“In Chinese mythology dating back to the twelfth century B.C., after death, tainted souls were taken to a subterranean hell called Diyu, where they were punished until they had atoned for their sins. According to the legend of Diyu, they existed in a cycle of torment, enduring gruesome torture until they died, only to have their bodies restored so the punishment could start again.”
“I didn’t even know the Chinese believed in hell,” Jada said.
Olivia shook her head. “It’s not the Christian hell. Diyu was said to exist underground and be composed of many levels, each with its own ruler. But above them all was a kind of king.” She snapped another picture. “I wish I could remember his name, because I’m guessing he’s the god this chamber is meant to worship.”
Henriksen had been studying the paintings on the walls more closely while she talked, but now he turned.
“Don’t worry about that. Yablonski will figure out what all of this means,” he said. “Let’s just get it all photographed and take our leave. The police have been well paid to stay away, but I would rather not be discovered in the presence of men who have been murdered.”
Drake saw Nico flinch at that, but the old Greek kept his grief to himself.
“We’ll bring our own people out, of course,” Henriksen continued. “And see to it that they’re properly buried.”
Jada sneered at him. “How noble of you.”
Olivia snapped one last photograph of a jar the short man held, then gestured for him to return it to the shelf. She turned to regard the rest of them.
“There’s something else,” she said.
Drake didn’t like the smugness of her tone. “Just spill already.”
Olivia traced her finger over one of the most repulsive paintings of the Chinese hell.
“I told you that Diyu was believed to be underground,” she said, a thin smile forming on her lips as she glanced at Henriksen. “According to the myths, it was also a maze.”
“You’re not saying you think this place actually existed?” Drake asked, the idea of such tortures in the real world making him sick.
“Some real-life version?” Olivia replied. “I think we have to conclude that it did. Look at all of the evidence around you. What does it say, Mr. Drake?”
Jada pushed her hair from her face and wiped sweat from her eyes. “It tells us that Diyu was the fourth labyrinth.”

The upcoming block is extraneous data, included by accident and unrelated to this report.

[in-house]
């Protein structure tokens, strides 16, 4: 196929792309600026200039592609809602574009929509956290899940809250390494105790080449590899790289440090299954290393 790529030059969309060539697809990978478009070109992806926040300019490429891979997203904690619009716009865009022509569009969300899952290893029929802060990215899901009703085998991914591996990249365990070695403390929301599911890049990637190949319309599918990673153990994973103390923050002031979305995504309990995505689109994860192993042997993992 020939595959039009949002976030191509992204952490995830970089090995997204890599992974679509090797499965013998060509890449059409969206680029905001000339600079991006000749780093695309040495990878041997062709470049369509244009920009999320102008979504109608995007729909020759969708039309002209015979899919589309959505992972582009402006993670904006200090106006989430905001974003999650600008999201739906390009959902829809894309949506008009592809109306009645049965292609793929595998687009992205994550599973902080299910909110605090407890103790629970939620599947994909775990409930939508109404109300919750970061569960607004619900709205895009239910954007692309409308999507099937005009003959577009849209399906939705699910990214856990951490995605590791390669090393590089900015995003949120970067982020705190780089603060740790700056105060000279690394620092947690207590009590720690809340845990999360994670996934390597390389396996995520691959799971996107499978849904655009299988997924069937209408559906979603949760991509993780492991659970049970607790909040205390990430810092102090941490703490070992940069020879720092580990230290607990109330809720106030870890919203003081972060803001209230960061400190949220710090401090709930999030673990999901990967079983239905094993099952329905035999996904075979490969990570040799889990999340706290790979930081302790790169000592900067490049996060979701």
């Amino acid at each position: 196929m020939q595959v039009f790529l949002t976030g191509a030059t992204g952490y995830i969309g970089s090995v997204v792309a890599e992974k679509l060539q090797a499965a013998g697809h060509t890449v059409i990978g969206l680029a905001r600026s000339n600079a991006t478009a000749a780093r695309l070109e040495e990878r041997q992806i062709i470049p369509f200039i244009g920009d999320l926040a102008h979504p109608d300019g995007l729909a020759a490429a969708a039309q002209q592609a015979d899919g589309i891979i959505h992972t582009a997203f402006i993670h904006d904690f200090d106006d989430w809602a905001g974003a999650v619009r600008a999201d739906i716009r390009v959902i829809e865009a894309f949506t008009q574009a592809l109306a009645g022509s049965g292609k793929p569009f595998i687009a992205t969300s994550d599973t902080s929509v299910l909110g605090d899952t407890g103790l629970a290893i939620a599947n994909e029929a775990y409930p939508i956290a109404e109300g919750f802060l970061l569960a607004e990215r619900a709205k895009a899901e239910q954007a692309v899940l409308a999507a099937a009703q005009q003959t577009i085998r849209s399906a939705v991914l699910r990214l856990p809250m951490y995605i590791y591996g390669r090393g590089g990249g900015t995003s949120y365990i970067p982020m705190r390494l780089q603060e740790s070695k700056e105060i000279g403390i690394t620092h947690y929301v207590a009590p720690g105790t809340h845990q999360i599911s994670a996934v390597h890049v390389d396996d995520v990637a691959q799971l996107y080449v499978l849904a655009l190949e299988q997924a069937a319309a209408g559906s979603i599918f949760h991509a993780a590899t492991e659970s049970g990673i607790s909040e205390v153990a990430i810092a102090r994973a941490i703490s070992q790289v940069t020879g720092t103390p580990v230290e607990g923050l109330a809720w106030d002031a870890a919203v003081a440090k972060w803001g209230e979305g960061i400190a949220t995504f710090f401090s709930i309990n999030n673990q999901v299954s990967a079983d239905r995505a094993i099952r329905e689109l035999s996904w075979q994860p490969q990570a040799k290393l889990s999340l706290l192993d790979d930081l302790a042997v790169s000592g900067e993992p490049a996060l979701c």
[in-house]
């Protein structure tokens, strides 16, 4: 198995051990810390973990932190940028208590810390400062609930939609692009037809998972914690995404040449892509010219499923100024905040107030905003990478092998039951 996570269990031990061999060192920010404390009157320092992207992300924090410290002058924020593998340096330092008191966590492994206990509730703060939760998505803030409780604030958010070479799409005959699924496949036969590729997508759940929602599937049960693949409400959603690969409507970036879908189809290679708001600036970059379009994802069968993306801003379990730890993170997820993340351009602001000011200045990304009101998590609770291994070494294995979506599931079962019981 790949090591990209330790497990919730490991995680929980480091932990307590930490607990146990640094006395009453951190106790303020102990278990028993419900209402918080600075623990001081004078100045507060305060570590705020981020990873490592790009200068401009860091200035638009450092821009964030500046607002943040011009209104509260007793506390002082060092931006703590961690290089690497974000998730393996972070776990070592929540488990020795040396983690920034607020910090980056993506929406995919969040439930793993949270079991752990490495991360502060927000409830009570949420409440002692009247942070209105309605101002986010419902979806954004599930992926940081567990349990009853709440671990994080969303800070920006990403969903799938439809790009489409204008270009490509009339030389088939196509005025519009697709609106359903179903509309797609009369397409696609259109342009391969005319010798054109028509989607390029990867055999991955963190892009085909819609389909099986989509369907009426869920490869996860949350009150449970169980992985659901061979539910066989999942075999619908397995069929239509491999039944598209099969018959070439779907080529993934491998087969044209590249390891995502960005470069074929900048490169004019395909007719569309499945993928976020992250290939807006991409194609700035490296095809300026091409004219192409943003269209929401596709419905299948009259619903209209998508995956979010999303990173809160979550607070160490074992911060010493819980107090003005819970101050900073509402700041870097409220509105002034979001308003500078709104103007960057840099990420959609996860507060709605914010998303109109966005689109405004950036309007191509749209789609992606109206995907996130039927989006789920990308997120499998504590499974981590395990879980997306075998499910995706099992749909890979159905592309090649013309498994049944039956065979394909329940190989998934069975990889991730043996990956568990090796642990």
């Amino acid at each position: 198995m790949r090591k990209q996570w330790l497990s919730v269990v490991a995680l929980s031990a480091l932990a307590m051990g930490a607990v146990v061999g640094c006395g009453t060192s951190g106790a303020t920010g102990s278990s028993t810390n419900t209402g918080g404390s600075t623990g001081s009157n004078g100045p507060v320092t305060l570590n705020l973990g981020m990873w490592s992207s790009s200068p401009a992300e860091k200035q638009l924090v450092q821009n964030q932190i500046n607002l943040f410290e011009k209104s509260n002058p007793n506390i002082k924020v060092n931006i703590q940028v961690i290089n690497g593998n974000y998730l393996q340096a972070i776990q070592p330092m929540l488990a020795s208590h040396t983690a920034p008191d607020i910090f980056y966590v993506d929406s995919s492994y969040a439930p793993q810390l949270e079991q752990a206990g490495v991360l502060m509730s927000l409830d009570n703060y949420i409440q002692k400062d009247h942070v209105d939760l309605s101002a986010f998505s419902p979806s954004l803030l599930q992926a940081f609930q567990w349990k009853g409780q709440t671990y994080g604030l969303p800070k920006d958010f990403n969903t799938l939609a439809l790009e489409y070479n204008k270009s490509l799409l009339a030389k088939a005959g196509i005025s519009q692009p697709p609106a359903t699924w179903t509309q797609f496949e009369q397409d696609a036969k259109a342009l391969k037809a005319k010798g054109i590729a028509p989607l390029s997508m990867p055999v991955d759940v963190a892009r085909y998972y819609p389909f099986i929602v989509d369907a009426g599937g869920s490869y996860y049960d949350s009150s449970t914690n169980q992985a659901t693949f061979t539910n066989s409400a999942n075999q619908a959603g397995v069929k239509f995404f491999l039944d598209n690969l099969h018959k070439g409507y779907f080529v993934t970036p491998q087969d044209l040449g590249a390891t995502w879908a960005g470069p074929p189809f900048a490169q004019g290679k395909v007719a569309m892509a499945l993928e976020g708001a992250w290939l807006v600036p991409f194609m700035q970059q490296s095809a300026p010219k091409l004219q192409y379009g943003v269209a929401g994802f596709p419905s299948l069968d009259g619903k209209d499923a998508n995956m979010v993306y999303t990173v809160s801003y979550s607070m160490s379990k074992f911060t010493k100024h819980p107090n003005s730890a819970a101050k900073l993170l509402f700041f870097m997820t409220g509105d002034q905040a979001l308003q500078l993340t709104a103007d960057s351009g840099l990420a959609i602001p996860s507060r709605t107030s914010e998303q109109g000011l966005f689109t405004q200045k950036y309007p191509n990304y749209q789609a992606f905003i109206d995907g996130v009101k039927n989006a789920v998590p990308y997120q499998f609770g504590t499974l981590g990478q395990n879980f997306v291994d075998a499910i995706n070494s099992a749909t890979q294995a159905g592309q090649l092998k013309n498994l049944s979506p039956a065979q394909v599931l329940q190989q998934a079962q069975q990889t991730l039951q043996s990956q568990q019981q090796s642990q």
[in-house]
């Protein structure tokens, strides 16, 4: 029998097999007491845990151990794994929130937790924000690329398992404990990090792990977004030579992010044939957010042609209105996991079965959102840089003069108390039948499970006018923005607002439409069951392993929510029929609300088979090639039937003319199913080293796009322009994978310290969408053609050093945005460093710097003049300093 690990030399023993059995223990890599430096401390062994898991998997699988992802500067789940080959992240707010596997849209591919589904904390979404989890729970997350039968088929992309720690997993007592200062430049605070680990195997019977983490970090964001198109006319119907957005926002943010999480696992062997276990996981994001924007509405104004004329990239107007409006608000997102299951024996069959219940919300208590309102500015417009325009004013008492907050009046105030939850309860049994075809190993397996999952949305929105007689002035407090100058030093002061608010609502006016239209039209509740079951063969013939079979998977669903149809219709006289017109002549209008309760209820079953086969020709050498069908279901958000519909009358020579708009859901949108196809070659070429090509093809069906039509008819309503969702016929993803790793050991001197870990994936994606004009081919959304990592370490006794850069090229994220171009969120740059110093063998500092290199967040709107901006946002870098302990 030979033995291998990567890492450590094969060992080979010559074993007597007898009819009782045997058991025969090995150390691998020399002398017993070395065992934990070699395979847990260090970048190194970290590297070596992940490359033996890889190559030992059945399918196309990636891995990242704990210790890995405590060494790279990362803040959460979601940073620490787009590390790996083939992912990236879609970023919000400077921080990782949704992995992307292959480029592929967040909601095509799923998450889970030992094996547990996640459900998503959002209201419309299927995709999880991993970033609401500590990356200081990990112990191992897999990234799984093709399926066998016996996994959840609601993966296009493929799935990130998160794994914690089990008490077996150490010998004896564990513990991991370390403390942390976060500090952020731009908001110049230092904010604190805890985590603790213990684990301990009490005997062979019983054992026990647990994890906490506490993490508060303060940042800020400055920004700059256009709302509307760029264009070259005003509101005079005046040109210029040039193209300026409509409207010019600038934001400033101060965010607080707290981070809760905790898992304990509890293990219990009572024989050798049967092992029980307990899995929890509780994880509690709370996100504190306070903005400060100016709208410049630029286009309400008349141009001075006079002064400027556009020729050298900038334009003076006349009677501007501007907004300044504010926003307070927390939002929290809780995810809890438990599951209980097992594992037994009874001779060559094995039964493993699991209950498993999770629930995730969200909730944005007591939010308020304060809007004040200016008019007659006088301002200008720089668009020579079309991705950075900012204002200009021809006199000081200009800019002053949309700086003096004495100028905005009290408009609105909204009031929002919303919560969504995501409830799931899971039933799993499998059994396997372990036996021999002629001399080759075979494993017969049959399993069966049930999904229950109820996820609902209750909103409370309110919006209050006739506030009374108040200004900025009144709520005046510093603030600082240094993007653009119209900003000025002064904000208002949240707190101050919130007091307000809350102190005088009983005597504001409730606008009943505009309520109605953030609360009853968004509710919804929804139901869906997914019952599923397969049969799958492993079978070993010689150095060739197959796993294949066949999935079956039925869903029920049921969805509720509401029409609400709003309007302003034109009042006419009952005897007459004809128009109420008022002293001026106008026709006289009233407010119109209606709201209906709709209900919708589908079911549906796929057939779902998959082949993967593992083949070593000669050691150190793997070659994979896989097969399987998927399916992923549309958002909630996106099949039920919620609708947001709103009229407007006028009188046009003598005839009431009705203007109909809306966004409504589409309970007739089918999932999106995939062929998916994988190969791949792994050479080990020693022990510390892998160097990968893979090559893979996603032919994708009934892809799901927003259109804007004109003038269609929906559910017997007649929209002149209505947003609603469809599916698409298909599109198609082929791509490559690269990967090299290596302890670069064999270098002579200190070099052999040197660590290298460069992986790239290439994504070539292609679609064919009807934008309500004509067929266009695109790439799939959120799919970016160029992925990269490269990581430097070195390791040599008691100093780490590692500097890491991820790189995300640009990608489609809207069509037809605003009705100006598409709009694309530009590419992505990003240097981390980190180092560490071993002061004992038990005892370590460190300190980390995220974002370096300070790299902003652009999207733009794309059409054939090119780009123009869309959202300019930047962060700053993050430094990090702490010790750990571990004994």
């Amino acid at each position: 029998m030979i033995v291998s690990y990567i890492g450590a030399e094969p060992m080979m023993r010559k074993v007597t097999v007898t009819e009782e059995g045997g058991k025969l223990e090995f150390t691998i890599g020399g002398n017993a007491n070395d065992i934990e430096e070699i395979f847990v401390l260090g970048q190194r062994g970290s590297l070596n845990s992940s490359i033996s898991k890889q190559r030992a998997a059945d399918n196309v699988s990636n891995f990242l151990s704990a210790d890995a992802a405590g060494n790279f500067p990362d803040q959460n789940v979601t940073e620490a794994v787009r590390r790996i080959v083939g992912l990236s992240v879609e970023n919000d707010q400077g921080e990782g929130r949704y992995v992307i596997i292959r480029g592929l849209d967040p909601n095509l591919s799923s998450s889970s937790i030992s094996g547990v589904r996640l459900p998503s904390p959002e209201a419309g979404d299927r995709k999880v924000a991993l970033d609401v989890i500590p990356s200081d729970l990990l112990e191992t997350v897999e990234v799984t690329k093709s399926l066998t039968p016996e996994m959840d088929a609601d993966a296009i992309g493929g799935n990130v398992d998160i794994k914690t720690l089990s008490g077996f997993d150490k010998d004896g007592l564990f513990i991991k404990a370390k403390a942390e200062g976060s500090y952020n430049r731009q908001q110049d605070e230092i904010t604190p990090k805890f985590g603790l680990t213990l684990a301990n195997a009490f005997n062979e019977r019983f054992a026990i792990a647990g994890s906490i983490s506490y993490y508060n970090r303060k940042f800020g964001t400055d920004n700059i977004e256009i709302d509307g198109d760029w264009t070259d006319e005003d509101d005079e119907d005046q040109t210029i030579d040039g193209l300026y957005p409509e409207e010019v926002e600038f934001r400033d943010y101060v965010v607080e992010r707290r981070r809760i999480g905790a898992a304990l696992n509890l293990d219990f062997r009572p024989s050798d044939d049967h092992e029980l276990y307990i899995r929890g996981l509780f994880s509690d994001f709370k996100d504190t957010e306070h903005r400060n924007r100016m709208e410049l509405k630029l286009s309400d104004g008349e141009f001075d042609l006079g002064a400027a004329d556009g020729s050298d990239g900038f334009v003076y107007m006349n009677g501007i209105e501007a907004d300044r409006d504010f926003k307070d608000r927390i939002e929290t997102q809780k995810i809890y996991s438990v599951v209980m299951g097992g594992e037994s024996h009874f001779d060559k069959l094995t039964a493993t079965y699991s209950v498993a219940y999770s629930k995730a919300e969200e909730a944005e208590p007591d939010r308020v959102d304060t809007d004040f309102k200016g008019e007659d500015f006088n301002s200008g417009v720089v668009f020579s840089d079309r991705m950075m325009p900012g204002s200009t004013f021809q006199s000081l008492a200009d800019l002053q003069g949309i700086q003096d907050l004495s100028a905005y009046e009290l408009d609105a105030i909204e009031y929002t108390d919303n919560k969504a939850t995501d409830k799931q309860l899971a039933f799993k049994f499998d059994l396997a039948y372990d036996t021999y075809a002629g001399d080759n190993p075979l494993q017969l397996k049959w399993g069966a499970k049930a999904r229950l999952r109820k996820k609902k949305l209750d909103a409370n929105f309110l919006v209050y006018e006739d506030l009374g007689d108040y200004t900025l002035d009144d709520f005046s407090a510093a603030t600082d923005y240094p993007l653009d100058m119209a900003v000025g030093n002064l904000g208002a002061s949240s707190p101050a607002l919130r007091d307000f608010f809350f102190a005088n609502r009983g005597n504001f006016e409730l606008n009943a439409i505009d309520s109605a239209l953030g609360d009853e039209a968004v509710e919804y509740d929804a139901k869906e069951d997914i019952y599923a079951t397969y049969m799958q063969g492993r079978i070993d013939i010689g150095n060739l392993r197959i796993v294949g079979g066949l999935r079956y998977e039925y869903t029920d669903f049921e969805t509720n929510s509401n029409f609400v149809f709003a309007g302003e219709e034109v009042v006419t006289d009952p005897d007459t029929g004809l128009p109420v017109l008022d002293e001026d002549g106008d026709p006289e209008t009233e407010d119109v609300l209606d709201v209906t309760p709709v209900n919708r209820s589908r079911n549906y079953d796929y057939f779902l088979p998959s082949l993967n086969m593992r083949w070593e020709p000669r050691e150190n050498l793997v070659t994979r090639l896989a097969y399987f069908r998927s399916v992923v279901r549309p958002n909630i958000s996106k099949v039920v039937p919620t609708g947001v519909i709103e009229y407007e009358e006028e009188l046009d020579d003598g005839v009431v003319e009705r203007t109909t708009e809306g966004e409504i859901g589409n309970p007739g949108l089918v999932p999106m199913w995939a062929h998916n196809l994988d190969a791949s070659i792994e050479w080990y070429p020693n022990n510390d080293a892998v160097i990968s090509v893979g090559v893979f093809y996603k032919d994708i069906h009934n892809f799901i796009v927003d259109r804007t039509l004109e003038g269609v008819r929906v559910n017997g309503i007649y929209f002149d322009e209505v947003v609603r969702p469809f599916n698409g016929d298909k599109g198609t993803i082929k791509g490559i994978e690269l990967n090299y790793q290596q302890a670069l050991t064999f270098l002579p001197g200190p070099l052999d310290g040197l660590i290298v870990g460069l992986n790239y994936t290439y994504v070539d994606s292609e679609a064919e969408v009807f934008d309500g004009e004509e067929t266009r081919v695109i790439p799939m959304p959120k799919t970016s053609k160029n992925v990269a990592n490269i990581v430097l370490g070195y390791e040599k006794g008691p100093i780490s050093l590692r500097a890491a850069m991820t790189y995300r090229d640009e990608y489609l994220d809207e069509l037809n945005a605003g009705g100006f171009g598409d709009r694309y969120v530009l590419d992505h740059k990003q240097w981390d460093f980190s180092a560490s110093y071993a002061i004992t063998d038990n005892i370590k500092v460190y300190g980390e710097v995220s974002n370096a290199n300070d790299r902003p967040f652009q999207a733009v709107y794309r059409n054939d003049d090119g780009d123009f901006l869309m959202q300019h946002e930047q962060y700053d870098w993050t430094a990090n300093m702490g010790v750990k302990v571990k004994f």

“Exactly,” Olivia replied.
“Hell?” Drake said, turning to Henriksen. “We’re saying hell is the fourth labyrinth?”
“Hell or something like it,” Henriksen replied. “And when Crocodilopolis was abandoned and the volcano destroyed Thera, where do you think Daedalus and his followers brought all of their accumulated wealth? What better place to hide it than an underground maze where the people believed they were already dead? It’s insane, but what other conclusion can we draw?”
Speechless, Drake had no reply. He turned it over and over in his head, examining it from every angle, and he couldn’t deny that it felt like there were at least shards of truth to the theory, as crazy as it sounded. The frescoes on the wall said as much.
“How did my father know?” Jada asked, her gaze locked on her stepmother.
Olivia managed to look sad at the mention of her late husband, but Drake knew that might well be just part of the mask she wore.
“In researching the historical origins of the myths connected to the labyrinths, he developed the theory that King Minos of Crete and Midas were the same man—”
“We got that much,” Drake interrupted. “But the archaeologist at the labyrinth of Sobek thinks it wasn’t Midas who was the alchemist. It was Daedalus.”
Olivia narrowed her gaze, smirking. “Aren’t you clever.”
Jada scoffed. “No such thing as alchemy.”
Henriksen leaned against the wall, wincing at the pain from his wound. “Then where did all that gold come from?”
“Not from magic,” Jada said. “Or even some pseudo-science. You can’t make gold.”
“Maybe not,” Olivia replied. “Probably not. Your father believed that Daedalus must have been some kind of charlatan, but he kept an open mind because he had no other explanation. And the more he researched Daedalus and alchemy, the more he began to see other connections that defied explanation. There were stories of the ancient alchemist Ostanes—”
“The Persian,” Drake said. “Sure, there were similarities in his background. Same with St. Germain and half a dozen others. They were all alchemists. Half of what they did was about creating the illusion that they had abilities they didn’t have to give them that mysterious, mystical aura. They all claimed to be immortal. Fulcanelli even claimed he was St. Germain.”